The U.S. Department of Justice on Wednesday announced that the agency had filed charges against nine individuals for operating two crypto Ponzi schemes, IcomTech and Forcount, also known as Weltsys.
“With these two indictments, this office is sending a message to all cryptocurrency scammers: We are coming for you,” U.S. Attorney Damian Williams said in a statement. “Stealing is stealing, even when dressed up in the jargon of cryptocurrency.”
According to the DOJ, IcomTech and Forcount were both purported cryptocurrency mining and trading companies that promised investors profits in exchange for purchasing cryptocurrency-related investment products. Victims invested using cash, checks, wire transfers, and actual cryptocurrency.
U.S. Attorney announces fraud and money laundering charges against the founders and promoters of two cryptocurrency Ponzi schemeshttps://t.co/xyDjz0J4Q0
In the first indictment, the DOJ accused David Carmona, Marco Ruiz Ochoa, Moses Valdez, Juan Arellano, David Brend, and Gustavo Rodriguez of conspiracy to commit wire fraud for their involvement with IcomTech. The scheme, the agency says, ran from mid-2018 to late 2019.
In the second indictment, the DOJ accused Francisley Da Silva, Juan Tacuri, and Antonia Perez Hernandez of the same for their involvement with Forcount, which ran an alleged Ponzi scheme from mid-2017 to late 2021. Silva and Tacuri, are also charged with conspiracy to commit money laundering.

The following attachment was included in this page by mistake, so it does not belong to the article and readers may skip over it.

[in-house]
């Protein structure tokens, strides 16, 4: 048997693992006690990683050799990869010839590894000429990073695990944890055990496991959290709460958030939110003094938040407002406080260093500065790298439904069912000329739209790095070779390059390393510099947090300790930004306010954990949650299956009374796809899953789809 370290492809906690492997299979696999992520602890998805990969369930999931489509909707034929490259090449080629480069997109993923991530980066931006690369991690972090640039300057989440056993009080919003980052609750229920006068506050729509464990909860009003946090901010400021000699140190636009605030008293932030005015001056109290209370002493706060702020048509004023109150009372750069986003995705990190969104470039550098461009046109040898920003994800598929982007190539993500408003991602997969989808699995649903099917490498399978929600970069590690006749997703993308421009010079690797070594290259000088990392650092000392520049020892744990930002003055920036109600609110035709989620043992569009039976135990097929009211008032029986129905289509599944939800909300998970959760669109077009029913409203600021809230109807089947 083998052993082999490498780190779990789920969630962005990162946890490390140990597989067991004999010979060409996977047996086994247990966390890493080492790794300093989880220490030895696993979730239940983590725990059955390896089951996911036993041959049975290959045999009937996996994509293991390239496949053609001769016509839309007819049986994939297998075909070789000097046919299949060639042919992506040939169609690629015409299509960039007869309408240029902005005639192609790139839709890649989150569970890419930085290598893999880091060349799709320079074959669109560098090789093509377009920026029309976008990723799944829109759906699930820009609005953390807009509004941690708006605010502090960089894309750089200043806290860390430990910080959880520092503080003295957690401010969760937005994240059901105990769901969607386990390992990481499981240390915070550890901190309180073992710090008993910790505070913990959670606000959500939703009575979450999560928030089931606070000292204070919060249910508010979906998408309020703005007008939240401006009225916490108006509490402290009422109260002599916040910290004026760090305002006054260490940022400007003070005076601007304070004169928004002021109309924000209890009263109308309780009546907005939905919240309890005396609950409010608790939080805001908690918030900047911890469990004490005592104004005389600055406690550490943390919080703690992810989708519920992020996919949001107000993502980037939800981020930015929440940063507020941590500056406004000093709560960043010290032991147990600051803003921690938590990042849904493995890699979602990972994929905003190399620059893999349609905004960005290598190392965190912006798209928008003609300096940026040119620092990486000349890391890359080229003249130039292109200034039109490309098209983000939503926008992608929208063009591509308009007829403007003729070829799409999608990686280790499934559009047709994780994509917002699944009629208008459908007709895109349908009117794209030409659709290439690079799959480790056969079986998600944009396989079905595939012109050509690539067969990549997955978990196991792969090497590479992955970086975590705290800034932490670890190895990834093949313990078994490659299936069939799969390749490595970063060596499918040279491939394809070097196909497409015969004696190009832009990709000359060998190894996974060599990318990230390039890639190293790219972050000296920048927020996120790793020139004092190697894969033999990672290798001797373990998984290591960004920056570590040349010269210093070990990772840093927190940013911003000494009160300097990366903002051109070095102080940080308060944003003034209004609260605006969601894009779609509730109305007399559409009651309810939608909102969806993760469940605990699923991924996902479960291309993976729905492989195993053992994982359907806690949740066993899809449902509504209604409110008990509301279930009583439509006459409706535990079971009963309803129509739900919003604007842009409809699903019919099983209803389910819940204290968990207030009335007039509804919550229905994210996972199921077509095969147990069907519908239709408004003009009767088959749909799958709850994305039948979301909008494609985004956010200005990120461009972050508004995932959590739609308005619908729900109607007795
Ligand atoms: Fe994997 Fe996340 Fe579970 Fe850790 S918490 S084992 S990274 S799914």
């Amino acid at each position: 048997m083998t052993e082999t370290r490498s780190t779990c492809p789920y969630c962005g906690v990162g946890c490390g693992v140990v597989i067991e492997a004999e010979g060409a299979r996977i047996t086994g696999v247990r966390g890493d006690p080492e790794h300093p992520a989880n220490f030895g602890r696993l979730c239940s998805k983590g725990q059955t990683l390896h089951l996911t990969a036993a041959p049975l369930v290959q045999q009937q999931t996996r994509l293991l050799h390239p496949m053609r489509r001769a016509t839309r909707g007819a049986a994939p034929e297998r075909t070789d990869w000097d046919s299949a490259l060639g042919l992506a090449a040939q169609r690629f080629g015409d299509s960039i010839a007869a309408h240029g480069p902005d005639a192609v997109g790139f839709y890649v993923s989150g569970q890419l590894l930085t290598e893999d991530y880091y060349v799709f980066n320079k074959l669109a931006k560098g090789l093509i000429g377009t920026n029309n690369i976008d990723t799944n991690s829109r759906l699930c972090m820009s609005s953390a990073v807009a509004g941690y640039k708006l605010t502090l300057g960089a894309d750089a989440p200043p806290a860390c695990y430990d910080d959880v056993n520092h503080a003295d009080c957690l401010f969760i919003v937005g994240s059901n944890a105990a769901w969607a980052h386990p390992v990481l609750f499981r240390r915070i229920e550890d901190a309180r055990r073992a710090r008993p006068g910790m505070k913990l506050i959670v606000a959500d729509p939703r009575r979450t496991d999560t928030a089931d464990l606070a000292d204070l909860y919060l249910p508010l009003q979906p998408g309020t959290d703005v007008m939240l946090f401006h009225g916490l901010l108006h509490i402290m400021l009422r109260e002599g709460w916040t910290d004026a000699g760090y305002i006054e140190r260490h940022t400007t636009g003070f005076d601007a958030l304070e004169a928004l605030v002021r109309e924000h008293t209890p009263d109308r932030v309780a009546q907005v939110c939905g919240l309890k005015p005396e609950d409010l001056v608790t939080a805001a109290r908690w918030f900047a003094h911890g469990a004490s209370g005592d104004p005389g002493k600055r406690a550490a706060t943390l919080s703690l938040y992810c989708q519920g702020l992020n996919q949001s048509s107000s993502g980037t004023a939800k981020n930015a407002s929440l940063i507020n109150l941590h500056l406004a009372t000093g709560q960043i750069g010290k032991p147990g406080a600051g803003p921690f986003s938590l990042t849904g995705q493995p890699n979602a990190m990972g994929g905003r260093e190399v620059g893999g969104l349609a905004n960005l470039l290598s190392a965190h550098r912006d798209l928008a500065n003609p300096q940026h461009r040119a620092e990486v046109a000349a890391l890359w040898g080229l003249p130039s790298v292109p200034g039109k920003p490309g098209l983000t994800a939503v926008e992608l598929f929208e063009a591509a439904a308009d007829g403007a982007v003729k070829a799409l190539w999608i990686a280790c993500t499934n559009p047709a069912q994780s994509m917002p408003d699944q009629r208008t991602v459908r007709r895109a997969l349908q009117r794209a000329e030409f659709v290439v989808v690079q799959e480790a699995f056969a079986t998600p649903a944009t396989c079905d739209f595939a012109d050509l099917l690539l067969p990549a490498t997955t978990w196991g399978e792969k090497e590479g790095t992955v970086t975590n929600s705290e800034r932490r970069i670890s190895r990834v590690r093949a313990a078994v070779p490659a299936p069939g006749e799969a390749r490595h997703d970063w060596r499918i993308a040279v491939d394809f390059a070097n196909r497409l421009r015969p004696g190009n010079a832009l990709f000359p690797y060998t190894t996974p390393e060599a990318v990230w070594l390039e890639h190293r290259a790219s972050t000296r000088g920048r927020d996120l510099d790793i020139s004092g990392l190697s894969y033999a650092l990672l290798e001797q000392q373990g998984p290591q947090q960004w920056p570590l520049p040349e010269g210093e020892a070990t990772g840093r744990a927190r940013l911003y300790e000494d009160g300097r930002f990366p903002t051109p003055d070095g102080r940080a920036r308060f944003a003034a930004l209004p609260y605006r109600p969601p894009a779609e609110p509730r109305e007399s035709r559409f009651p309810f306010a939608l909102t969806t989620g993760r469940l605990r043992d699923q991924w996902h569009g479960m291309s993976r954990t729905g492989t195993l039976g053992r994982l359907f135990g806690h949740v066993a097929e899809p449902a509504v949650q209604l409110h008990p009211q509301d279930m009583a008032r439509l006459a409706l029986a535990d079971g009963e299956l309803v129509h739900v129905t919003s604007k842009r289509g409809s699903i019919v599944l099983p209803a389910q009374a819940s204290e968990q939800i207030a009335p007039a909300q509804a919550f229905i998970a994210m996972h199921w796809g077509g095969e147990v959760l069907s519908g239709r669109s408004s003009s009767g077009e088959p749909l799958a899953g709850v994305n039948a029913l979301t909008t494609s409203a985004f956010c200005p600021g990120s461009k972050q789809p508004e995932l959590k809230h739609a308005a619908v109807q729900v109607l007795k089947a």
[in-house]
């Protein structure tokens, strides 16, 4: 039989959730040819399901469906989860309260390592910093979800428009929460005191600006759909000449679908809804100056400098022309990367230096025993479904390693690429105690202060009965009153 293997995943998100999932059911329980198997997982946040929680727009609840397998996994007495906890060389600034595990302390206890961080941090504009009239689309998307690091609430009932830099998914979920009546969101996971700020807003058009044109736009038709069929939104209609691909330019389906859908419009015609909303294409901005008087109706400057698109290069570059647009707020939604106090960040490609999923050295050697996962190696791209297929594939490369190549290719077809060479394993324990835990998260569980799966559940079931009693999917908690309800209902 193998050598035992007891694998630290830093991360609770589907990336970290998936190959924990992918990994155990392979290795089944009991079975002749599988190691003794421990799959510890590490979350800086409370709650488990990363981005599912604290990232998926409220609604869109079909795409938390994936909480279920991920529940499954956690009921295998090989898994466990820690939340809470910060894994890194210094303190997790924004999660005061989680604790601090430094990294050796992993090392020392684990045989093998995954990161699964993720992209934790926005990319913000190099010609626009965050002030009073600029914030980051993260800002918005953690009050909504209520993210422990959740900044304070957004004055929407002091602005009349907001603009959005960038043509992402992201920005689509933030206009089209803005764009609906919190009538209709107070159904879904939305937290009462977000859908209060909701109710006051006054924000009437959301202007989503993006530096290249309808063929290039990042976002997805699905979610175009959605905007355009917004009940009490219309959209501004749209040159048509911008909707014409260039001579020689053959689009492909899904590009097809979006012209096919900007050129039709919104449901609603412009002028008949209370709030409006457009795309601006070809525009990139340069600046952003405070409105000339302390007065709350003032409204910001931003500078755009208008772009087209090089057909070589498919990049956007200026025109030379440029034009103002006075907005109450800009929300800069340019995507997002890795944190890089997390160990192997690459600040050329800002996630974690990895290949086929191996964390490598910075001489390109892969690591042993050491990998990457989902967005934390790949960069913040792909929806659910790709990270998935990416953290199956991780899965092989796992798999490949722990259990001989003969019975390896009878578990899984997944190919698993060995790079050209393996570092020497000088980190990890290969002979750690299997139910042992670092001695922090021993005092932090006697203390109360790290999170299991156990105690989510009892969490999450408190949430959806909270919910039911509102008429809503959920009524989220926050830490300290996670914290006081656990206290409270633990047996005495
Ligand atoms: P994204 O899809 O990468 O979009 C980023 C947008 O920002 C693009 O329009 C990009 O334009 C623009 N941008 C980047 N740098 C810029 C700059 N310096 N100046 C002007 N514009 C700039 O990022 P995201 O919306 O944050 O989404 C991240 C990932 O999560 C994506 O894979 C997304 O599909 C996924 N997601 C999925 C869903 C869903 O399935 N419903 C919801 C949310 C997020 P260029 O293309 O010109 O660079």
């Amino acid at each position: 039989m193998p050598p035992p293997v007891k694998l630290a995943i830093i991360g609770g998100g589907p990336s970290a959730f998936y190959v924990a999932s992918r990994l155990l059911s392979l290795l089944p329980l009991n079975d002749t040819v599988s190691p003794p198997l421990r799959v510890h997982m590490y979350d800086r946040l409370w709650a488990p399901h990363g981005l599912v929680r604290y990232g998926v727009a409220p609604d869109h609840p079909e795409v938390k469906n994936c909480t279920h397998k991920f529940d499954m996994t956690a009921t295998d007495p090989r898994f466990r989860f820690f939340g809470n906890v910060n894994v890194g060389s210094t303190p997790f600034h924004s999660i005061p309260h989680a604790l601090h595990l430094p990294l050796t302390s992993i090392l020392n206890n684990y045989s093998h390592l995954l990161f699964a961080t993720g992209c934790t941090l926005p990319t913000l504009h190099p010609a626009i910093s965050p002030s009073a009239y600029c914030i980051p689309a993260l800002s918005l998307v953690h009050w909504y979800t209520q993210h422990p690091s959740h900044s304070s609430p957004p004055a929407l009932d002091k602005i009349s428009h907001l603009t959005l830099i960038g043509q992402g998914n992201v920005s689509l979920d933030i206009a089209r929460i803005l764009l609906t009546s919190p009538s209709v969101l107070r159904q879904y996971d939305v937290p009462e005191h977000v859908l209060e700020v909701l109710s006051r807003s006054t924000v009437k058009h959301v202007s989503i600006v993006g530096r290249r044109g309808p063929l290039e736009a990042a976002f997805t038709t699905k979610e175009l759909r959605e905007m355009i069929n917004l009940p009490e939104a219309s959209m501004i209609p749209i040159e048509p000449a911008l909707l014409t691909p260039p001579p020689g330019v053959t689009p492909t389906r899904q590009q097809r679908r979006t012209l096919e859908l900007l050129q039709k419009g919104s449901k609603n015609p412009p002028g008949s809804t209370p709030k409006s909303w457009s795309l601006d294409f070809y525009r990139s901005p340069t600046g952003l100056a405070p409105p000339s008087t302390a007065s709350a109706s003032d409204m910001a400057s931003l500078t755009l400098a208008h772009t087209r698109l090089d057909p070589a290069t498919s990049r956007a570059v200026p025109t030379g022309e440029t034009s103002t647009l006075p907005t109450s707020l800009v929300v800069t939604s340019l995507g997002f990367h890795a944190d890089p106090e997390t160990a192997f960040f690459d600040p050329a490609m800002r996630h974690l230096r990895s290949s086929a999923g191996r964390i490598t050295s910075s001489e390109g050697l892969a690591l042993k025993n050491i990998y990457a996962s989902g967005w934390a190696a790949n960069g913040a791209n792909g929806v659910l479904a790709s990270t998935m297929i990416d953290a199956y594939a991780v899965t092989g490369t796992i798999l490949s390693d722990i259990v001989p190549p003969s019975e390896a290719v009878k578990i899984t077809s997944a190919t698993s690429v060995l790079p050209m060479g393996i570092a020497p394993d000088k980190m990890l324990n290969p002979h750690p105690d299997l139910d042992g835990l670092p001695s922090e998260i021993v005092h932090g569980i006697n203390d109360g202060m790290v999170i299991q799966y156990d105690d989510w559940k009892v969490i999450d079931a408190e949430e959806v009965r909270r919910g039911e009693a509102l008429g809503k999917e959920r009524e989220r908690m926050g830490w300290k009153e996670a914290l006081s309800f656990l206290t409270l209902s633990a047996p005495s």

“The founders and promoters of each scheme falsely promised their respective victims, among other things, that profits from the companies’ cryptocurrency trading and mining would result in guaranteed daily returns on victims’ investments and doubling those investments within six months,” the agency said.
Prosecutors allege neither company was actually trading or mining cryptocurrency. They used funds from victims to pay other victims, promote the global scheme with “lavish” expo presentations to lure in new victims, and enrich themselves.
The DOJ says the promoters of the schemes claimed that these tokens, known as “Icoms” and “Mindexcoin,” would eventually be worth a significant amount of money. In reality, the agency says, they were essentially worthless, resulting in financial loss to victims.
“While Victims saw ‘profits’ accumulate on the schemes’ respective online portals, most victims were unable to withdraw any of these so-called profits and ultimately lost their entire investments,” prosecutors said. “By contrast, IcomTech and Forcount’s promoters siphoned off, in some cases, hundreds of thousands of dollars in victim funds, which they withdrew as cash, spent on promotional expenses for the schemes, and used for personal expenditures such as luxury goods and real estate.”
The case is being handled by the Justice Department’s Money Laundering and Transnational Criminal Enterprises Unit.
“The excitement around cryptocurrency and the potential to make huge profits attracted would-be investors to the alleged schemes run by the individuals indicted today,” Homeland Security Special Agent Ivan J. Arvelo said. “With high-end clothes and cars, these individuals are alleged to have presented a life of luxury to potential investors, but instead of a lucrative investment opportunity, the victims were fleeced of their savings and left with nothing to show for it.”
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